an entire family entered heaven together. Jamison and Kathryne Pals and their small children were driving from Minneapolis to Colorado for final preparations as missionaries to Japan. They planned to leave in October. But in an interstate construction zone in western Nebraska, a semi truck rear-ended the family’s vehicle. Tragically, the entire family died at the scene, including Jamison and Kathryne, both 29, and their three young children, 3-year-old Ezra, 23-month-old Violet, and 2-month-old Calvin. The 53-year-old trucker was arrested and charged with five counts of felony motor vehicle homicide.
Here is one of the last articles Jamison wrote (July 15, 2016):
Unreached and how we reach them (original source here)
In our last post, we shared why we feel burdened for unreached people groups. More specifically, we feel a burden for Japan, the largest unreached nation in the world. People are surprised to hear of the gospel needs in Japan. In some circles, the work of missions has become synonymous with humanitarian work. The popular picture of a missionary is someone who runs an orphanage, does community health, digs wells or comes into a country after a disaster strikes. Japan is a well developed country, so why would they need missionaries? That question is why we wrote our last post, and why we’ll continue writing this one.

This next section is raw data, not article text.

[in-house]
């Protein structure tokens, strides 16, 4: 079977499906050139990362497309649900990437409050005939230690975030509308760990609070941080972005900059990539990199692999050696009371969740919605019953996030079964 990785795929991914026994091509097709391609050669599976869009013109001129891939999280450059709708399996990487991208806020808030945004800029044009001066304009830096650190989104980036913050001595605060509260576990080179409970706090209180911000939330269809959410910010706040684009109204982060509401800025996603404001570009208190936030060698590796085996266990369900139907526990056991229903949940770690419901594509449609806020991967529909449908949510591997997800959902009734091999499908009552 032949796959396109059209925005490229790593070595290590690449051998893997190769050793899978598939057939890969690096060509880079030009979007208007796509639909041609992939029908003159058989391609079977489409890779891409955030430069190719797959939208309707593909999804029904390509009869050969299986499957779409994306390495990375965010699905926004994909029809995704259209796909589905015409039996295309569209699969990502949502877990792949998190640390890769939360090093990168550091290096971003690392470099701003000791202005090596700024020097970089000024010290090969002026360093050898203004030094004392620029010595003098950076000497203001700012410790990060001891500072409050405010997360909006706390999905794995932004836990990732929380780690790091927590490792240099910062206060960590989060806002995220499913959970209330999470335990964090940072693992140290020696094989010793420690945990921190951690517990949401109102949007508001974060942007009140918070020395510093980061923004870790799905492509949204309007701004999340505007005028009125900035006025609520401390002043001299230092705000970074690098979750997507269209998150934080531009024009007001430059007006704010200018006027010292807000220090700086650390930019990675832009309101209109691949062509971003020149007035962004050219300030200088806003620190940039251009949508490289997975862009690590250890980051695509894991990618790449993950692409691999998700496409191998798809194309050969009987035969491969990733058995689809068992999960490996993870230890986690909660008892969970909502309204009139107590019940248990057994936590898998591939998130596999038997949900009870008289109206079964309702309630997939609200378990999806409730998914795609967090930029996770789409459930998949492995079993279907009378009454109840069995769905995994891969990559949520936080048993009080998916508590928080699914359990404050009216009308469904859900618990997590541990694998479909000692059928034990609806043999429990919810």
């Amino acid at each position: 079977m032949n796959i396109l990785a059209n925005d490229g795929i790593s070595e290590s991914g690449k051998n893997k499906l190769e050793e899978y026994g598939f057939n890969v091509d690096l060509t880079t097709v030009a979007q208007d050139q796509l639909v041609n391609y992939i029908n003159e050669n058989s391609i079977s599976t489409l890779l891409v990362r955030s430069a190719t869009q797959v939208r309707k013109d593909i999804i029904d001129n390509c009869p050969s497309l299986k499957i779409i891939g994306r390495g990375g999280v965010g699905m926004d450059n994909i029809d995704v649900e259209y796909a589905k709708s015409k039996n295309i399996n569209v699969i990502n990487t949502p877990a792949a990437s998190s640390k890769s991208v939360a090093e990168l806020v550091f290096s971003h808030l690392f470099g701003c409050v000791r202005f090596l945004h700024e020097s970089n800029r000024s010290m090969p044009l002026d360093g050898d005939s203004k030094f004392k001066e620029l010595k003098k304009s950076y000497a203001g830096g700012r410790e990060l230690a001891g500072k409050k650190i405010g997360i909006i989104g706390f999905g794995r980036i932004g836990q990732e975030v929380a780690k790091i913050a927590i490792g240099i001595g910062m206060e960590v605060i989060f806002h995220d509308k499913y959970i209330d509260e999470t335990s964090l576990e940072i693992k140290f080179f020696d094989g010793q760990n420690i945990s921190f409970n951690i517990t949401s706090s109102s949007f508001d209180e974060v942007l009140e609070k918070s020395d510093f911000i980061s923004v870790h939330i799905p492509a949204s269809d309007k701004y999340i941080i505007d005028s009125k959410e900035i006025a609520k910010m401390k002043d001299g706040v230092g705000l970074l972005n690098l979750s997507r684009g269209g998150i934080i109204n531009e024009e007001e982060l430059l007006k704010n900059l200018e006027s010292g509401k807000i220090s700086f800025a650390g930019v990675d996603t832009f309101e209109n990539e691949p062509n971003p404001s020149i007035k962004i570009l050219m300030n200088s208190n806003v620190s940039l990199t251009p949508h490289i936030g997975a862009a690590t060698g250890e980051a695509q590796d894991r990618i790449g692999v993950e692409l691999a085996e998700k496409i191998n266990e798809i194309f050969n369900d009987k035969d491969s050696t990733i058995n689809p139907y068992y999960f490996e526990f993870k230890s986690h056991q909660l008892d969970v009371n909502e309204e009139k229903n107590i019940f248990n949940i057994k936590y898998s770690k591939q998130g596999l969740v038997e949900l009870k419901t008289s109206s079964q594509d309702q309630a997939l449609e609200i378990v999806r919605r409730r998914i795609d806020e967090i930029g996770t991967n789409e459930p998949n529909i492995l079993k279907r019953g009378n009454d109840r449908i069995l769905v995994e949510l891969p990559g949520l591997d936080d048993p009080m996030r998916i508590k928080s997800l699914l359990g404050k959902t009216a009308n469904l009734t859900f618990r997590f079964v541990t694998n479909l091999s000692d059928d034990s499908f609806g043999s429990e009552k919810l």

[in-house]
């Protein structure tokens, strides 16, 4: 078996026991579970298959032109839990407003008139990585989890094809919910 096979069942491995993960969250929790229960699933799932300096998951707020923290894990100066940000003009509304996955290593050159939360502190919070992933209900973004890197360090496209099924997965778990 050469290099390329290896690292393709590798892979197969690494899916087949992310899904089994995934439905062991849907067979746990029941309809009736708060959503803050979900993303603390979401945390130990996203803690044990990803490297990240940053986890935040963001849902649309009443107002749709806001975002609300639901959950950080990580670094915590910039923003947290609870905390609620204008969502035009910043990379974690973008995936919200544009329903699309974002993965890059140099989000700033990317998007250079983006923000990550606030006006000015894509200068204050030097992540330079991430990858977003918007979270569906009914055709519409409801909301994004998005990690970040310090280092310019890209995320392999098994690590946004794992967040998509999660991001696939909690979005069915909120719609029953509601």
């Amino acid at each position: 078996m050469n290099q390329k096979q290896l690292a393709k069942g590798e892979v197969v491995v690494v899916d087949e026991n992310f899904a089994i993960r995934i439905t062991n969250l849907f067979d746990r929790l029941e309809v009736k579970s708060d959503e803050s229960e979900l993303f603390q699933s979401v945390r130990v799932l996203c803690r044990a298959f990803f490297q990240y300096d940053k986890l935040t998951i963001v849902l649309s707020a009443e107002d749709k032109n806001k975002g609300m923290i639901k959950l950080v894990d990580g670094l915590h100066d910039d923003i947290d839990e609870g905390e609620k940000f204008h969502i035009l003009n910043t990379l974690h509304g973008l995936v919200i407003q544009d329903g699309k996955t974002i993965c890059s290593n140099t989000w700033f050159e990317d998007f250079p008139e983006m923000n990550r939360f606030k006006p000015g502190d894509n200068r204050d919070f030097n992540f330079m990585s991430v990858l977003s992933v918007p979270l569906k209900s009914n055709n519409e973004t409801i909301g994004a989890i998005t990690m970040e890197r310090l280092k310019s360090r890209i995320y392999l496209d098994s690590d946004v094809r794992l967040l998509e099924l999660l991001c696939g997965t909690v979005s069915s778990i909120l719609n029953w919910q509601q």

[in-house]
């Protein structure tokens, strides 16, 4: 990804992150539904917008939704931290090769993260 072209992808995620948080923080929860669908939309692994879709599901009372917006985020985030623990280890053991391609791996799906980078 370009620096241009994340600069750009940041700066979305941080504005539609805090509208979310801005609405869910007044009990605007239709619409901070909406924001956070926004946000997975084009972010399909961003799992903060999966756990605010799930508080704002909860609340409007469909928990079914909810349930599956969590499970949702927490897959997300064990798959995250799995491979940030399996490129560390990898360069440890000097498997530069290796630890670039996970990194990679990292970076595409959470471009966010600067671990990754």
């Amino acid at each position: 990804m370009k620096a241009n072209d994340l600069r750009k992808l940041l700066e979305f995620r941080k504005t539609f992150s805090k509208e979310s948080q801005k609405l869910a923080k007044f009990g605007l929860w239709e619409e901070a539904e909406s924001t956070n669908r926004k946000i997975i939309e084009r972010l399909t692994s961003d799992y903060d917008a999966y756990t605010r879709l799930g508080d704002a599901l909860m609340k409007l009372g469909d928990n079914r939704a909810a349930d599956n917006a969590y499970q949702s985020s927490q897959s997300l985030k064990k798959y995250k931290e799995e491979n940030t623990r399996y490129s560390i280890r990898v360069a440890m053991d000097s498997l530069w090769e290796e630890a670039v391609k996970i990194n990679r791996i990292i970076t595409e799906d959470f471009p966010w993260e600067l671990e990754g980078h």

We are not against humanitarian work. I (Jamison) am of the belief that–in a shrinking world–wisely and generously caring for the global poor is one way to fulfill the command to “love your neighbor as yourself.” I simply want to point out that many of the good humanitarian activities that Christian missionaries take part in are not the distinguishing activities of Christian missions. Non-Christians can do them and are doing them just as well, in some cases better.
The thing that makes Christian missions unique is Jesus Christ. The work of Christian missions is making him known in places and among people where he is not yet known; worshipped where he isn’t yet worshipped; obeyed where he isn’t yet obeyed; loved where he isn’t yet loved. In other words, missions is the work of “mak[ing] disciples of all nations, baptizing them in the name of the Father and of the Son and of the Holy Spirit, and teaching them to observe all that I have commanded you. And, behold, I am with you always, to the end of the age.”
This is nothing new. The people of God have affirmed it since the Great Commission was issued some 2,000 years ago. But, from time to time, history shows that we’re prone to forget, to lose sight of the work Jesus Christ has left to his people until the end of the age. Continue reading